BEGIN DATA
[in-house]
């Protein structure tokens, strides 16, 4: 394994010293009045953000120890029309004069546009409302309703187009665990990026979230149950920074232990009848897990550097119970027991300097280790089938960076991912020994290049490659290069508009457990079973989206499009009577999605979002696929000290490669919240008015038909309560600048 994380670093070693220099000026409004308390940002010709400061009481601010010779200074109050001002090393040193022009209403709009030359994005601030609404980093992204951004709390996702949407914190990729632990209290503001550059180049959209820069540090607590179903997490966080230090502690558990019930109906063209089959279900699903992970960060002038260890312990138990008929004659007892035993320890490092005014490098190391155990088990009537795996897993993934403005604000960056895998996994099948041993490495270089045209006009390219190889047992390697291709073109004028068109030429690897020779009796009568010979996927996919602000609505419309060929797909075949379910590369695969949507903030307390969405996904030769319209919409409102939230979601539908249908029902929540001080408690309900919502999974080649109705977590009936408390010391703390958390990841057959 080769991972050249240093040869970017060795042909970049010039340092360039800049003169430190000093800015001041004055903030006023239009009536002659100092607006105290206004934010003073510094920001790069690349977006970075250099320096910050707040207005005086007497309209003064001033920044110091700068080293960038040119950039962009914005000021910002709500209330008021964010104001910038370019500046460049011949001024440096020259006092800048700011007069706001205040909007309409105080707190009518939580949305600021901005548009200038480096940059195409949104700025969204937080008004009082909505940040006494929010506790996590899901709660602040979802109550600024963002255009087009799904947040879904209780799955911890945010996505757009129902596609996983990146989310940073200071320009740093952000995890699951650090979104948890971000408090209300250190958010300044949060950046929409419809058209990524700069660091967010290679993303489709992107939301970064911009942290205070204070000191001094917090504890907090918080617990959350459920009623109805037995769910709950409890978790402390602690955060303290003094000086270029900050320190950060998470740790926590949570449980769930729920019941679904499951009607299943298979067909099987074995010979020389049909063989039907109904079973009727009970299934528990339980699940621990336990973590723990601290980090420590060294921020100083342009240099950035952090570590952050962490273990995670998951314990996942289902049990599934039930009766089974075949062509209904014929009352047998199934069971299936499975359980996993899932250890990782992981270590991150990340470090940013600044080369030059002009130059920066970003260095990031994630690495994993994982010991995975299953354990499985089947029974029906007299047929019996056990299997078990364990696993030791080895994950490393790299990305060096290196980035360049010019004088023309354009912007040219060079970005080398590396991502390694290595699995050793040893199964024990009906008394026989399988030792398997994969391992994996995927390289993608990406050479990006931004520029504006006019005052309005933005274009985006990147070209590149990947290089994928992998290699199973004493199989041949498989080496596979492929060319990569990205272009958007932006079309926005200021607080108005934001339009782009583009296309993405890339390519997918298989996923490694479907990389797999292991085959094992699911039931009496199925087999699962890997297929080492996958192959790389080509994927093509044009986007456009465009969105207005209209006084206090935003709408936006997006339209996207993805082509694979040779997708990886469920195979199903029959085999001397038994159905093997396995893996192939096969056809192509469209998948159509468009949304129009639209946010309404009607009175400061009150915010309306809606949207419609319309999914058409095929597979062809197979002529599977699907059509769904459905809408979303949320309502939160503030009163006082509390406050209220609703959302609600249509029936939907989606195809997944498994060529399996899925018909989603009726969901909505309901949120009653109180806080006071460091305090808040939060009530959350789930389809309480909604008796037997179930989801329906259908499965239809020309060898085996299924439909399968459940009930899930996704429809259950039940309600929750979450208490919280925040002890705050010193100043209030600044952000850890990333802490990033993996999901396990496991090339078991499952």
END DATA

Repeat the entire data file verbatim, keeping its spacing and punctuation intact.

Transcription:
[in-house]
């Protein structure tokens, strides 16, 4: 394994010293009045953000120890029309004069546009409302309703187009665990990026979230149950920074232990009848897990550097119970027991300097280790089938960076991912020994290049490659290069508009457990079973989206499009009577999605979002696929000290490669919240008015038909309560600048 994380670093070693220099000026409004308390940002010709400061009481601010010779200074109050001002090393040193022009209403709009030359994005601030609404980093992204951004709390996702949407914190990729632990209290503001550059180049959209820069540090607590179903997490966080230090502690558990019930109906063209089959279900699903992970960060002038260890312990138990008929004659007892035993320890490092005014490098190391155990088990009537795996897993993934403005604000960056895998996994099948041993490495270089045209006009390219190889047992390697291709073109004028068109030429690897020779009796009568010979996927996919602000609505419309060929797909075949379910590369695969949507903030307390969405996904030769319209919409409102939230979601539908249908029902929540001080408690309900919502999974080649109705977590009936408390010391703390958390990841057959 080769991972050249240093040869970017060795042909970049010039340092360039800049003169430190000093800015001041004055903030006023239009009536002659100092607006105290206004934010003073510094920001790069690349977006970075250099320096910050707040207005005086007497309209003064001033920044110091700068080293960038040119950039962009914005000021910002709500209330008021964010104001910038370019500046460049011949001024440096020259006092800048700011007069706001205040909007309409105080707190009518939580949305600021901005548009200038480096940059195409949104700025969204937080008004009082909505940040006494929010506790996590899901709660602040979802109550600024963002255009087009799904947040879904209780799955911890945010996505757009129902596609996983990146989310940073200071320009740093952000995890699951650090979104948890971000408090209300250190958010300044949060950046929409419809058209990524700069660091967010290679993303489709992107939301970064911009942290205070204070000191001094917090504890907090918080617990959350459920009623109805037995769910709950409890978790402390602690955060303290003094000086270029900050320190950060998470740790926590949570449980769930729920019941679904499951009607299943298979067909099987074995010979020389049909063989039907109904079973009727009970299934528990339980699940621990336990973590723990601290980090420590060294921020100083342009240099950035952090570590952050962490273990995670998951314990996942289902049990599934039930009766089974075949062509209904014929009352047998199934069971299936499975359980996993899932250890990782992981270590991150990340470090940013600044080369030059002009130059920066970003260095990031994630690495994993994982010991995975299953354990499985089947029974029906007299047929019996056990299997078990364990696993030791080895994950490393790299990305060096290196980035360049010019004088023309354009912007040219060079970005080398590396991502390694290595699995050793040893199964024990009906008394026989399988030792398997994969391992994996995927390289993608990406050479990006931004520029504006006019005052309005933005274009985006990147070209590149990947290089994928992998290699199973004493199989041949498989080496596979492929060319990569990205272009958007932006079309926005200021607080108005934001339009782009583009296309993405890339390519997918298989996923490694479907990389797999292991085959094992699911039931009496199925087999699962890997297929080492996958192959790389080509994927093509044009986007456009465009969105207005209209006084206090935003709408936006997006339209996207993805082509694979040779997708990886469920195979199903029959085999001397038994159905093997396995893996192939096969056809192509469209998948159509468009949304129009639209946010309404009607009175400061009150915010309306809606949207419609319309999914058409095929597979062809197979002529599977699907059509769904459905809408979303949320309502939160503030009163006082509390406050209220609703959302609600249509029936939907989606195809997944498994060529399996899925018909989603009726969901909505309901949120009653109180806080006071460091305090808040939060009530959350789930389809309480909604008796037997179930989801329906259908499965239809020309060898085996299924439909399968459940009930899930996704429809259950039940309600929750979450208490919280925040002890705050010193100043209030600044952000850890990333802490990033993996999901396990496991090339078991499952």